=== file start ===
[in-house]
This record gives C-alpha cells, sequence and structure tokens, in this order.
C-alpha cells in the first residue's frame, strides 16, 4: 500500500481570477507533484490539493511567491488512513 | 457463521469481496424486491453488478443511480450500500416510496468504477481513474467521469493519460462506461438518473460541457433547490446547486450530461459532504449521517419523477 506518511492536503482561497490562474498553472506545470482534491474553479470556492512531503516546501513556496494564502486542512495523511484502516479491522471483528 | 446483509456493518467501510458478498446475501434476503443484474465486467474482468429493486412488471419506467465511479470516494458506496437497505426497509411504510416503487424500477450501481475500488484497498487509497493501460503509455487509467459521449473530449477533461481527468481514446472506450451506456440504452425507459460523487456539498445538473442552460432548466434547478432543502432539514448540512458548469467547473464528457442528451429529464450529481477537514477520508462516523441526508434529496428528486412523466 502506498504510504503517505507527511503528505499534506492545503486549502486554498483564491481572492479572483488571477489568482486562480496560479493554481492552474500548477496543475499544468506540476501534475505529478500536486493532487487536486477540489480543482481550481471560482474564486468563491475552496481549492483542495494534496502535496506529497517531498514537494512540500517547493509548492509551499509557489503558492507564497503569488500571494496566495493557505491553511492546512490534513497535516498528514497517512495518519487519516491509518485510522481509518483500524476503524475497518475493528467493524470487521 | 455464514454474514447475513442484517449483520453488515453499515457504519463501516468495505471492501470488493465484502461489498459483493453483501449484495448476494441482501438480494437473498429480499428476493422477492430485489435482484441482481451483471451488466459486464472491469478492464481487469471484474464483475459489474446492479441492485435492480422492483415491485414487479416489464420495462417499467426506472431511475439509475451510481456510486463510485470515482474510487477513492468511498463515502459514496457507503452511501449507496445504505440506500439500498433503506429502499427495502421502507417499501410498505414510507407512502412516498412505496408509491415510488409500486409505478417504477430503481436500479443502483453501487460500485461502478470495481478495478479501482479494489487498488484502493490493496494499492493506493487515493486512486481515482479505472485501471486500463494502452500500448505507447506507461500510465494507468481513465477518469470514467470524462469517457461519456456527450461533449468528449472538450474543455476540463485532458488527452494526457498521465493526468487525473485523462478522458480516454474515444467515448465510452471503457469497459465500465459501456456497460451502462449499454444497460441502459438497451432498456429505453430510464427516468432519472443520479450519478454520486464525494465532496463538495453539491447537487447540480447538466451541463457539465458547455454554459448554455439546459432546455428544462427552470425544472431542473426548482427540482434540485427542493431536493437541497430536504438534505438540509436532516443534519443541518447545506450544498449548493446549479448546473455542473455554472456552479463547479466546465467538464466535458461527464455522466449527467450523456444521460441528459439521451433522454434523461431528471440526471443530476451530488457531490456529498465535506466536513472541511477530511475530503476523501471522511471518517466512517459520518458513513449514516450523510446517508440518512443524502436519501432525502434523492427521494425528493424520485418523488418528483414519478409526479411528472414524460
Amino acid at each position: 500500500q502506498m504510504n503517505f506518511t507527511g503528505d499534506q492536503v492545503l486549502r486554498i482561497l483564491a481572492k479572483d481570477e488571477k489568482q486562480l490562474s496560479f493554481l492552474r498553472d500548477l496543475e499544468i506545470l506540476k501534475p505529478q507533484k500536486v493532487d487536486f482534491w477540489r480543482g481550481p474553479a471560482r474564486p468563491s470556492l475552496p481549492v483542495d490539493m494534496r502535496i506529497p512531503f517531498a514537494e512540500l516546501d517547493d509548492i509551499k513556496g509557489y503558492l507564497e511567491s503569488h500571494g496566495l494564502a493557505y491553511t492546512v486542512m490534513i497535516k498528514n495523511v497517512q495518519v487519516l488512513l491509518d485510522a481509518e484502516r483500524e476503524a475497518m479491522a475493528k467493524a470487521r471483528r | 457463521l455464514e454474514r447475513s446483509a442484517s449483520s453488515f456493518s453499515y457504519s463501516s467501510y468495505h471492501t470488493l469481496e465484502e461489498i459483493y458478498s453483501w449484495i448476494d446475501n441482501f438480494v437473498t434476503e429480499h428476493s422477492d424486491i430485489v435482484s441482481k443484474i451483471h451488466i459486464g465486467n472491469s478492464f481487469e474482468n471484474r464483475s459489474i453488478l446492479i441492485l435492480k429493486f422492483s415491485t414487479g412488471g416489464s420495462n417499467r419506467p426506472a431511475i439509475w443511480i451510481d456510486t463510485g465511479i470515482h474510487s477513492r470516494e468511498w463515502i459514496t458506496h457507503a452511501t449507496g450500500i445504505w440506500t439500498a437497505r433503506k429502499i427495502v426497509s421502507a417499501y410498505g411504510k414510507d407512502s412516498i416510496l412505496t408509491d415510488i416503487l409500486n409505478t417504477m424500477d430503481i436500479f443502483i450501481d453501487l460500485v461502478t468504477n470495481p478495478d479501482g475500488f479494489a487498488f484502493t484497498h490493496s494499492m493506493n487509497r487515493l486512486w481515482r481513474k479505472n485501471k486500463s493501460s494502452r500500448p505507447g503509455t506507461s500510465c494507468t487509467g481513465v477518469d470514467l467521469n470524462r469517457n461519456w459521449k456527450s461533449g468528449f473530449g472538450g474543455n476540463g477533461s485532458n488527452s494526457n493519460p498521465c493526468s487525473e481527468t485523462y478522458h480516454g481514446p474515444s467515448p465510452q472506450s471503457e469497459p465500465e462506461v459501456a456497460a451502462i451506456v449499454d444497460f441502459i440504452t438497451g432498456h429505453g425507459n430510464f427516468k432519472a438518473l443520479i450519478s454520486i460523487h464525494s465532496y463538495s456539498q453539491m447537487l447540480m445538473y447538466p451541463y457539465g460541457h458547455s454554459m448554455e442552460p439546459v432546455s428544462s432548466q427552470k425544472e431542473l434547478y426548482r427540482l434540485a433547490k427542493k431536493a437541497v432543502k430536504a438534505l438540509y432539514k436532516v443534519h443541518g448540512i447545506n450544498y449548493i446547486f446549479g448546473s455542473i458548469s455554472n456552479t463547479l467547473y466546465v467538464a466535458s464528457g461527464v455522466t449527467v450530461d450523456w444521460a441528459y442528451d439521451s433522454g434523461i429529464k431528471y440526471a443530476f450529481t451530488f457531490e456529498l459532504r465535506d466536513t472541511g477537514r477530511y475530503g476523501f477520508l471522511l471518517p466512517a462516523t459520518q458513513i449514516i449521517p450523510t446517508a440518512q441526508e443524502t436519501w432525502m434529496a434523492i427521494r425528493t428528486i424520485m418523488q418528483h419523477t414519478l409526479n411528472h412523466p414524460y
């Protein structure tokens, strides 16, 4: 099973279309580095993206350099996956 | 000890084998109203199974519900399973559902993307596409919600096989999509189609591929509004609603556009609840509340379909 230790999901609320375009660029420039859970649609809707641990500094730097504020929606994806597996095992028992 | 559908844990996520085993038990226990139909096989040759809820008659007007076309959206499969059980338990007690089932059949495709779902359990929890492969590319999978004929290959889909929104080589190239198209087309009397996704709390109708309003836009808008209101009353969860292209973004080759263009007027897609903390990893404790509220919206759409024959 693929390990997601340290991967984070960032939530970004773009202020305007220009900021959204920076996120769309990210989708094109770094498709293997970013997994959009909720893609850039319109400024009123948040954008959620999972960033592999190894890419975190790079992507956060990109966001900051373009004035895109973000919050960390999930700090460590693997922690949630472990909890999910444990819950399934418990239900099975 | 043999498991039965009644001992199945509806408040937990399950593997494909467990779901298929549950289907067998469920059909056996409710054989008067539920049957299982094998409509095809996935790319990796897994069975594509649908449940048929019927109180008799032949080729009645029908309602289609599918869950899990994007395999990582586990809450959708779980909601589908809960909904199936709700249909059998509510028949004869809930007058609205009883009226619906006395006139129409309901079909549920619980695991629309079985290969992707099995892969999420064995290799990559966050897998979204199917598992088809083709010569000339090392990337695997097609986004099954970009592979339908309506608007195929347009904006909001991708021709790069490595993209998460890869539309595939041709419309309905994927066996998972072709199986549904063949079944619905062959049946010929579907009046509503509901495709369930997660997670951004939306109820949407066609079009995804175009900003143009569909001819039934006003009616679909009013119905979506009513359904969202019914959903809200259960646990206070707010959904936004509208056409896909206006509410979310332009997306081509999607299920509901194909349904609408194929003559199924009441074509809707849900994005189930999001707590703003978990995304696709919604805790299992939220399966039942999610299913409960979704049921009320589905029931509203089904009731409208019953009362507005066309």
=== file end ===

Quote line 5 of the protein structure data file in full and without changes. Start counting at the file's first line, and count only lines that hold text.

């Protein structure tokens, strides 16, 4: 099973279309580095993206350099996956 | 000890084998109203199974519900399973559902993307596409919600096989999509189609591929509004609603556009609840509340379909 230790999901609320375009660029420039859970649609809707641990500094730097504020929606994806597996095992028992 | 559908844990996520085993038990226990139909096989040759809820008659007007076309959206499969059980338990007690089932059949495709779902359990929890492969590319999978004929290959889909929104080589190239198209087309009397996704709390109708309003836009808008209101009353969860292209973004080759263009007027897609903390990893404790509220919206759409024959 693929390990997601340290991967984070960032939530970004773009202020305007220009900021959204920076996120769309990210989708094109770094498709293997970013997994959009909720893609850039319109400024009123948040954008959620999972960033592999190894890419975190790079992507956060990109966001900051373009004035895109973000919050960390999930700090460590693997922690949630472990909890999910444990819950399934418990239900099975 | 043999498991039965009644001992199945509806408040937990399950593997494909467990779901298929549950289907067998469920059909056996409710054989008067539920049957299982094998409509095809996935790319990796897994069975594509649908449940048929019927109180008799032949080729009645029908309602289609599918869950899990994007395999990582586990809450959708779980909601589908809960909904199936709700249909059998509510028949004869809930007058609205009883009226619906006395006139129409309901079909549920619980695991629309079985290969992707099995892969999420064995290799990559966050897998979204199917598992088809083709010569000339090392990337695997097609986004099954970009592979339908309506608007195929347009904006909001991708021709790069490595993209998460890869539309595939041709419309309905994927066996998972072709199986549904063949079944619905062959049946010929579907009046509503509901495709369930997660997670951004939306109820949407066609079009995804175009900003143009569909001819039934006003009616679909009013119905979506009513359904969202019914959903809200259960646990206070707010959904936004509208056409896909206006509410979310332009997306081509999607299920509901194909349904609408194929003559199924009441074509809707849900994005189930999001707590703003978990995304696709919604805790299992939220399966039942999610299913409960979704049921009320589905029931509203089904009731409208019953009362507005066309």